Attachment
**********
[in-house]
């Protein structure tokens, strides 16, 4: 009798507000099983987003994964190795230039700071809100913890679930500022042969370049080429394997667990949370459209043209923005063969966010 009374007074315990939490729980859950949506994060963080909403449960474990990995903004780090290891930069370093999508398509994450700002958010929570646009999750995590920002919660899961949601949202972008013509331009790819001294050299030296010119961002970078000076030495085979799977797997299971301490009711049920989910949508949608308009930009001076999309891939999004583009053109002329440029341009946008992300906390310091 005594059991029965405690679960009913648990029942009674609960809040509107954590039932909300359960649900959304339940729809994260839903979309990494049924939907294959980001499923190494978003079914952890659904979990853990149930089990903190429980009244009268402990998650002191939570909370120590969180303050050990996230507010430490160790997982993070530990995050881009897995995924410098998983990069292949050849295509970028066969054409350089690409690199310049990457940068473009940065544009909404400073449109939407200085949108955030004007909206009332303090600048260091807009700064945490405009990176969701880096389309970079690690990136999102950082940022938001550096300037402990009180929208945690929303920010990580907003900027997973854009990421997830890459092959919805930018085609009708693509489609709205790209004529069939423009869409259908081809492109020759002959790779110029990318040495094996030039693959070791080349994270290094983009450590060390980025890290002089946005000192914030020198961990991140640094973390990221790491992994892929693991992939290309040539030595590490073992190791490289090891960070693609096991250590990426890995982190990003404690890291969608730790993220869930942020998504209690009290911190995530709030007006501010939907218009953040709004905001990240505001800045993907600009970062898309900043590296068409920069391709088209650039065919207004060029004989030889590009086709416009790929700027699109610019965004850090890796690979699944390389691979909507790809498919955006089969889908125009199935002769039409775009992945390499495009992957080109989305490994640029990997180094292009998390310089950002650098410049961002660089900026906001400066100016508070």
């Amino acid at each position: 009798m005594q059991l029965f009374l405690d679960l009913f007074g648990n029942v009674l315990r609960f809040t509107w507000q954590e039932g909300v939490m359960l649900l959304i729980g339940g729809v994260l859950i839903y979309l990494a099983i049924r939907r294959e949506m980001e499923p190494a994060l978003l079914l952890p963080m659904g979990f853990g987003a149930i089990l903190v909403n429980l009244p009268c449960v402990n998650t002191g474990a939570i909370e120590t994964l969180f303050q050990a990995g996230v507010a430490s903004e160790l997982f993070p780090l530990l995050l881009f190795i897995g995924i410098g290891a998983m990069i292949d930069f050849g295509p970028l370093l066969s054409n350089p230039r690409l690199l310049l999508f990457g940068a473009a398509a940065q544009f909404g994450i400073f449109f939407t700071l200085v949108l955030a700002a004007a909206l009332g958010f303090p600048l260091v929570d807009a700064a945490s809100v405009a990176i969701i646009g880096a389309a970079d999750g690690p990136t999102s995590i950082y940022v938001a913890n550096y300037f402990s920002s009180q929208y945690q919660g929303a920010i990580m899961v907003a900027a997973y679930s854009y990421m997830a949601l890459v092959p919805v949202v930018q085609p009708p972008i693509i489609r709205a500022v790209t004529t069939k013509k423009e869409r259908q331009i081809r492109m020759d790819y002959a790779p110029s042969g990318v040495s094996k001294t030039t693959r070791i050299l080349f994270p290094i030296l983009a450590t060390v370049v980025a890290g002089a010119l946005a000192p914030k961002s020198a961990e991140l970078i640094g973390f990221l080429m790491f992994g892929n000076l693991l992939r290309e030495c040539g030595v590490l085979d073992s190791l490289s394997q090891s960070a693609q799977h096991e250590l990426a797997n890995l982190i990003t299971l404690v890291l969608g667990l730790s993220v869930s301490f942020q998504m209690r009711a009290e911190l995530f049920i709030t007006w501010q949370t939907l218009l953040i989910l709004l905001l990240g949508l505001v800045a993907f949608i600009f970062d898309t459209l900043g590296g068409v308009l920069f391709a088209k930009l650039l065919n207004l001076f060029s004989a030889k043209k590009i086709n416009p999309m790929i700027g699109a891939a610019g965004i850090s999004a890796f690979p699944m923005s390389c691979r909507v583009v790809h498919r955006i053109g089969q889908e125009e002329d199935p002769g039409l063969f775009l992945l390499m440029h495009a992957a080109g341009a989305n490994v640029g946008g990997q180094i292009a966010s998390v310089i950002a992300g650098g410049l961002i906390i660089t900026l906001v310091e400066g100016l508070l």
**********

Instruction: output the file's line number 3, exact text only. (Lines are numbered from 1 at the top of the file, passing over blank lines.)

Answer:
């Amino acid at each position: 009798m005594q059991l029965f009374l405690d679960l009913f007074g648990n029942v009674l315990r609960f809040t509107w507000q954590e039932g909300v939490m359960l649900l959304i729980g339940g729809v994260l859950i839903y979309l990494a099983i049924r939907r294959e949506m980001e499923p190494a994060l978003l079914l952890p963080m659904g979990f853990g987003a149930i089990l903190v909403n429980l009244p009268c449960v402990n998650t002191g474990a939570i909370e120590t994964l969180f303050q050990a990995g996230v507010a430490s903004e160790l997982f993070p780090l530990l995050l881009f190795i897995g995924i410098g290891a998983m990069i292949d930069f050849g295509p970028l370093l066969s054409n350089p230039r690409l690199l310049l999508f990457g940068a473009a398509a940065q544009f909404g994450i400073f449109f939407t700071l200085v949108l955030a700002a004007a909206l009332g958010f303090p600048l260091v929570d807009a700064a945490s809100v405009a990176i969701i646009g880096a389309a970079d999750g690690p990136t999102s995590i950082y940022v938001a913890n550096y300037f402990s920002s009180q929208y945690q919660g929303a920010i990580m899961v907003a900027a997973y679930s854009y990421m997830a949601l890459v092959p919805v949202v930018q085609p009708p972008i693509i489609r709205a500022v790209t004529t069939k013509k423009e869409r259908q331009i081809r492109m020759d790819y002959a790779p110029s042969g990318v040495s094996k001294t030039t693959r070791i050299l080349f994270p290094i030296l983009a450590t060390v370049v980025a890290g002089a010119l946005a000192p914030k961002s020198a961990e991140l970078i640094g973390f990221l080429m790491f992994g892929n000076l693991l992939r290309e030495c040539g030595v590490l085979d073992s190791l490289s394997q090891s960070a693609q799977h096991e250590l990426a797997n890995l982190i990003t299971l404690v890291l969608g667990l730790s993220v869930s301490f942020q998504m209690r009711a009290e911190l995530f049920i709030t007006w501010q949370t939907l218009l953040i989910l709004l905001l990240g949508l505001v800045a993907f949608i600009f970062d898309t459209l900043g590296g068409v308009l920069f391709a088209k930009l650039l065919n207004l001076f060029s004989a030889k043209k590009i086709n416009p999309m790929i700027g699109a891939a610019g965004i850090s999004a890796f690979p699944m923005s390389c691979r909507v583009v790809h498919r955006i053109g089969q889908e125009e002329d199935p002769g039409l063969f775009l992945l390499m440029h495009a992957a080109g341009a989305n490994v640029g946008g990997q180094i292009a966010s998390v310089i950002a992300g650098g410049l961002i906390i660089t900026l906001v310091e400066g100016l508070l």